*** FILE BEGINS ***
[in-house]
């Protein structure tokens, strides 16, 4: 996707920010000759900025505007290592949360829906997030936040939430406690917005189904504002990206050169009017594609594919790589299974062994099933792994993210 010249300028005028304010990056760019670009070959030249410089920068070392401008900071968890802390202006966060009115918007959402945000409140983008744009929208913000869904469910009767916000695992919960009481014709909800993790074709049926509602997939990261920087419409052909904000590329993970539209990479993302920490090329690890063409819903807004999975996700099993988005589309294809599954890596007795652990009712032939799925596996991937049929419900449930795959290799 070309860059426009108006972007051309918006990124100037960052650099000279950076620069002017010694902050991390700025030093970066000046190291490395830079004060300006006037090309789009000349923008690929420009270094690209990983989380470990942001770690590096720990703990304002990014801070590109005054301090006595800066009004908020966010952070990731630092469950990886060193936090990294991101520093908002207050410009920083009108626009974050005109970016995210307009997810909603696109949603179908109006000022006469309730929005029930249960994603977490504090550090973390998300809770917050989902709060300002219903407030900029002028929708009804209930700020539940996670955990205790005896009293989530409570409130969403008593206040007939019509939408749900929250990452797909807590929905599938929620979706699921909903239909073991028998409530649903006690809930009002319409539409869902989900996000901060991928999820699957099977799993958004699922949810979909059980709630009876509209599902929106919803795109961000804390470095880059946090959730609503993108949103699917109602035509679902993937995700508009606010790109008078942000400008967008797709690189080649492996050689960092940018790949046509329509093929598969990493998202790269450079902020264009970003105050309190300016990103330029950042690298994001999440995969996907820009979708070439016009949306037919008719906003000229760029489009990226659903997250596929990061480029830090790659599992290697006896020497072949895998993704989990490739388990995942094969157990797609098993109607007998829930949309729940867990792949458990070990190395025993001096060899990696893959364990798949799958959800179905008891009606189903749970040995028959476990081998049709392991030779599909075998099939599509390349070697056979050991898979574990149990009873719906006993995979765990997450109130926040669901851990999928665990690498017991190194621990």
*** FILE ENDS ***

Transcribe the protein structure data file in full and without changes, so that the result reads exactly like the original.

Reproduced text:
[in-house]
């Protein structure tokens, strides 16, 4: 996707920010000759900025505007290592949360829906997030936040939430406690917005189904504002990206050169009017594609594919790589299974062994099933792994993210 010249300028005028304010990056760019670009070959030249410089920068070392401008900071968890802390202006966060009115918007959402945000409140983008744009929208913000869904469910009767916000695992919960009481014709909800993790074709049926509602997939990261920087419409052909904000590329993970539209990479993302920490090329690890063409819903807004999975996700099993988005589309294809599954890596007795652990009712032939799925596996991937049929419900449930795959290799 070309860059426009108006972007051309918006990124100037960052650099000279950076620069002017010694902050991390700025030093970066000046190291490395830079004060300006006037090309789009000349923008690929420009270094690209990983989380470990942001770690590096720990703990304002990014801070590109005054301090006595800066009004908020966010952070990731630092469950990886060193936090990294991101520093908002207050410009920083009108626009974050005109970016995210307009997810909603696109949603179908109006000022006469309730929005029930249960994603977490504090550090973390998300809770917050989902709060300002219903407030900029002028929708009804209930700020539940996670955990205790005896009293989530409570409130969403008593206040007939019509939408749900929250990452797909807590929905599938929620979706699921909903239909073991028998409530649903006690809930009002319409539409869902989900996000901060991928999820699957099977799993958004699922949810979909059980709630009876509209599902929106919803795109961000804390470095880059946090959730609503993108949103699917109602035509679902993937995700508009606010790109008078942000400008967008797709690189080649492996050689960092940018790949046509329509093929598969990493998202790269450079902020264009970003105050309190300016990103330029950042690298994001999440995969996907820009979708070439016009949306037919008719906003000229760029489009990226659903997250596929990061480029830090790659599992290697006896020497072949895998993704989990490739388990995942094969157990797609098993109607007998829930949309729940867990792949458990070990190395025993001096060899990696893959364990798949799958959800179905008891009606189903749970040995028959476990081998049709392991030779599909075998099939599509390349070697056979050991898979574990149990009873719906006993995979765990997450109130926040669901851990999928665990690498017991190194621990």